GENEVA — Approximately 800 students from seven Finger Lakes-area Catholic schools got the chance to rub elbows with Bishop Matthew H. Clark during an Oct. 7 Mass of the Good Shepherd at St. Stephen Church.
“I thought Bishop Clark is very, very nice,” Isabel Kenyon remarked after the Mass.
Isabel is in fifth grade at Canandaigua’s St. Mary School, which sent to the Mass all of its students in preschool through eighth grade. They were joined by the students of St. Francis-St. Stephen and DeSales High schools in Geneva as well as busloads of students from St. Michael School in Newark, St. Joseph School in Auburn, St. Michael School in Penn Yan and Ss. Peter and Paul Ukrainian Catholic School in Auburn.
The staff at St. Francis-St. Stephen planned the Mass to commemorate the Year for Priests, which Pope Benedict XVI has announced will extend from June 2009 through June 2010. The Mass provided students, parents and staff members with a way to recognize and thank the priests who so dutifully serve them, said Elaine Morrow, principal at St. Francis-St. Stephen.
“There are all of these schools throughout the Finger Lakes area, and there are so many priests who serve us,” she said. “People generally think of the one or two priests at their parish who serve them, but they all serve us.”
Morrow invited the bishop and all of the priests who minister at the parishes with Catholic schools, so 13 priests were on hand to concelebrate the Oct. 7 Mass.
“It’s good for the kids to see the bishop and the priests. We just thought it would be a real spiritual thing, and a learning thing,” Morrow said.
Bishop Clark said he was excited by the opportunity to celebrate the Year for Priests with his brother priests and with the students. He did admit, however, to being a bit nervous about speaking to 800 young people, and he asked the students for their support as he gave his homily.
“Pray for me while I’m speaking, would you, so that I can say something that’s helpful to your spirit, to help us reflect on the fact that Jesus is our good shepherd,” Bishop Clark said.
The bishop also asked the students and adults present to pray that he and all priests might remain faithful to their calling from God. He urged them to show their support for priests and let the priests know they’re appreciated.
“When you see them, ask how they’re doing and thank them for all the things they’re doing for you,” Bishop Clark said.
Priests and bishops are not the only ones who have special callings from God, he added. God calls to every single person in the church, from the youngest preschool students to the DeSales seniors choosing colleges, the bishop said.
“Every one of us has one shepherd who is Jesus, and every one of us is called to live our lives according to his plan for you,” he said. “Jesus will lead you in your path of life, and during that path of life you’re going to have to make choices and decisions that are very important. So I’d encourage you to pray every day, ‘Lord, who do you want me to become? How do I follow your lead?’ I pray that we can make that our daily personal prayer.”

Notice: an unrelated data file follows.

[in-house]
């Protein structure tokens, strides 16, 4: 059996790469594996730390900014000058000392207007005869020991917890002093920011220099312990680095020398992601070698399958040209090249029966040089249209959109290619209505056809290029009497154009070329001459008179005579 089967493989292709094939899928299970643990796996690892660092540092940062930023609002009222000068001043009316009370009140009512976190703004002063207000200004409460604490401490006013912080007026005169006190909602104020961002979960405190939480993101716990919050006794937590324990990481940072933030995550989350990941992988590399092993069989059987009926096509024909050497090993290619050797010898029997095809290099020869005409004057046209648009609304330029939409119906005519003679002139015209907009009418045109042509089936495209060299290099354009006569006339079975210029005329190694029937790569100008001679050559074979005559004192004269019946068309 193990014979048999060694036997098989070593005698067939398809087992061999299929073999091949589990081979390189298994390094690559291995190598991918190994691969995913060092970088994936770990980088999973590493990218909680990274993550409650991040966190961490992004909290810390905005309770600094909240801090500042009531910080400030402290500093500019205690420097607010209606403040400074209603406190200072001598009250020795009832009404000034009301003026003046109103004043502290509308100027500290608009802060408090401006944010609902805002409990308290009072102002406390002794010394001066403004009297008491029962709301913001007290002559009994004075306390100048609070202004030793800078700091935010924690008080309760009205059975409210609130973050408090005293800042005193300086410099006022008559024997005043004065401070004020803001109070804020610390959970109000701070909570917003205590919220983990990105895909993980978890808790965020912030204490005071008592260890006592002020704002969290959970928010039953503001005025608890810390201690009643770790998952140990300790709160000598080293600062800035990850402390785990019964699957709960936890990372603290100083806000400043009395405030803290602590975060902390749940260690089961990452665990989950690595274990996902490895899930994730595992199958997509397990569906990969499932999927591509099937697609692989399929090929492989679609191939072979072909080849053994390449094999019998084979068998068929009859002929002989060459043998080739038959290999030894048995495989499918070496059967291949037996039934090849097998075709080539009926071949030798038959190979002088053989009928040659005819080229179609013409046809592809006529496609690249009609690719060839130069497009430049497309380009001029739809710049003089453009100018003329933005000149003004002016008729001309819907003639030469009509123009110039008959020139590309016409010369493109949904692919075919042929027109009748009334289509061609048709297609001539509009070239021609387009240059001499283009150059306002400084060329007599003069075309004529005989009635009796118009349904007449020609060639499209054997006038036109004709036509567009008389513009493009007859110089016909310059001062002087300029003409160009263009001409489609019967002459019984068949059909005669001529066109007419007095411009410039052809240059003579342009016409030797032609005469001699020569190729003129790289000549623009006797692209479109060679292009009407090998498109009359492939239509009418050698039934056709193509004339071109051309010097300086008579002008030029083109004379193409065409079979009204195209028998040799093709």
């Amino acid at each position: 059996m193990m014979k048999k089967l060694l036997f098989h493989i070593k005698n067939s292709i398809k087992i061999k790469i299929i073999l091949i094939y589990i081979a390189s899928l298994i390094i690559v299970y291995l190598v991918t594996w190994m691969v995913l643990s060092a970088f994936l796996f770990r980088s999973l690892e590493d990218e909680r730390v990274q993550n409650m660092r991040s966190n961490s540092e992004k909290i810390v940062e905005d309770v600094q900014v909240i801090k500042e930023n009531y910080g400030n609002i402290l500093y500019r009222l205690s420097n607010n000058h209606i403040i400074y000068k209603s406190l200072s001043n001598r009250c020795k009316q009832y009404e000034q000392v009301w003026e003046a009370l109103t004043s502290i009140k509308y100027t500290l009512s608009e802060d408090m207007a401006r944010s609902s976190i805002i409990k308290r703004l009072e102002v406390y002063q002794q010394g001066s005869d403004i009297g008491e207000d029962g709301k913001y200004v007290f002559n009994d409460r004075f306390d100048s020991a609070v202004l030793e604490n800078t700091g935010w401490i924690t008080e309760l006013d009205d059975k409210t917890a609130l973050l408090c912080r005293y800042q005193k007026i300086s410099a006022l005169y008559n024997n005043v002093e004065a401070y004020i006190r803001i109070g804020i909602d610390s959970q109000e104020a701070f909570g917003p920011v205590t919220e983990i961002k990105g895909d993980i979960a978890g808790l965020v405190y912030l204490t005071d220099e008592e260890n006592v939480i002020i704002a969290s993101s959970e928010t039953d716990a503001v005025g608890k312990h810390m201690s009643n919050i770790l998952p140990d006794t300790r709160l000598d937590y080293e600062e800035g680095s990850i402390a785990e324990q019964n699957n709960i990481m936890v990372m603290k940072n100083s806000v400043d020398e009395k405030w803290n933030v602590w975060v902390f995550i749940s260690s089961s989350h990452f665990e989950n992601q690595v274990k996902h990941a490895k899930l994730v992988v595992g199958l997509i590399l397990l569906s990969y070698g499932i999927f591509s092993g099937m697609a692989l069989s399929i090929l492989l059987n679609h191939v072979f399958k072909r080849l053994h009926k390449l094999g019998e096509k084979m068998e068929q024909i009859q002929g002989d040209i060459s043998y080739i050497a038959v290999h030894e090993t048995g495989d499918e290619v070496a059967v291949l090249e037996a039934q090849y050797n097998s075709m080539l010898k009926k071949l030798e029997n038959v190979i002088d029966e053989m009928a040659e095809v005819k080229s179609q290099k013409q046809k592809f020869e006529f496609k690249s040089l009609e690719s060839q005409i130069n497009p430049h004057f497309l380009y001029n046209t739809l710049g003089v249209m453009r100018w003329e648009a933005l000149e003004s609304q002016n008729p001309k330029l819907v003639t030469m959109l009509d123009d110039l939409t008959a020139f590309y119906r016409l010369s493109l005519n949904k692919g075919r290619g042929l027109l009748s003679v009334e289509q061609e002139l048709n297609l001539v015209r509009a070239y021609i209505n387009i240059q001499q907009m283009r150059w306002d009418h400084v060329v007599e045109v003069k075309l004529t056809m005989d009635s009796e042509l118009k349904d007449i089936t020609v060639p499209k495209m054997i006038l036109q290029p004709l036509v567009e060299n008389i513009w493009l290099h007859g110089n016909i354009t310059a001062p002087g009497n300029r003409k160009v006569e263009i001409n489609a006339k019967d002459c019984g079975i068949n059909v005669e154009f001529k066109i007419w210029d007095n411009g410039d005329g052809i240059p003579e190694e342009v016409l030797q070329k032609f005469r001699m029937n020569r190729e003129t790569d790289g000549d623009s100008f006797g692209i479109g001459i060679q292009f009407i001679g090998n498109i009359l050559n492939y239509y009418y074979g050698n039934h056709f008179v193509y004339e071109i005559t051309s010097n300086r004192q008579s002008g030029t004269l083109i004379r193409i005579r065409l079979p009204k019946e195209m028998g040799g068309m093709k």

Bishop Clark also gave the students an opportunity to ask him questions about the priesthood or the role of a bishop. He had an emphatic response to one student’s query about whether he enjoyed his role as bishop.
“I love it, especially at moments like this, when I’m with people who are trying to follow the Lord,” he responded. “When I’m with people like you, it strengthens my faith and really encourages me very much.”
He answered several other questions about Mass and the sacrament of confirmation before calling on one last student, who apparently had a very pressing question.
“Do hamsters have guardian angels?” the earnest child asked.
Bishop Clark chuckled before telling the child that God probably loves and protects hamsters, although he’s not sure of the exact form that love and protection might take.
The students seemed to appreciate Bishop Clark’s candor and friendly demeanor.
“I liked that the bishop was here,” Courtney Wlad told the Catholic Courier. Courtney, Hannah Lasch and Mica Garcia, all in eighth grade at St. Joseph, were among the many students who were able to meet the bishop after Mass and exchange a few words with him. They also enjoyed being together with students from other Catholic schools in the area, they said.
Seventh-graders Bradley Gellatly and Danny Jankowski of St. Mary said they also enjoyed getting to see the bishop and some priests they’d never met. Fifth-grader Connor Eagle, meanwhile, said he was impressed by the bishop’s zucchetto, or silk skull cap.
“I liked the purple hat,” he remarked.
Konnor Smith, Peter Karekos and Mackenzie Cowan, Connor’s classmates, said they enjoyed singing the songs and listening to the readings.
“I thought it was good, all of the priests coming together,” classmate Mac Reston added.
Second-grader Madline Tulloch and first-grader Anna Bella Phillips, both of St. Michael in Newark, said it was exciting to see the bishop and be part of the special Mass.
“I think it was great because of all the singing,” Anna Bella said.
This story was updated on Oct. 13, 2009.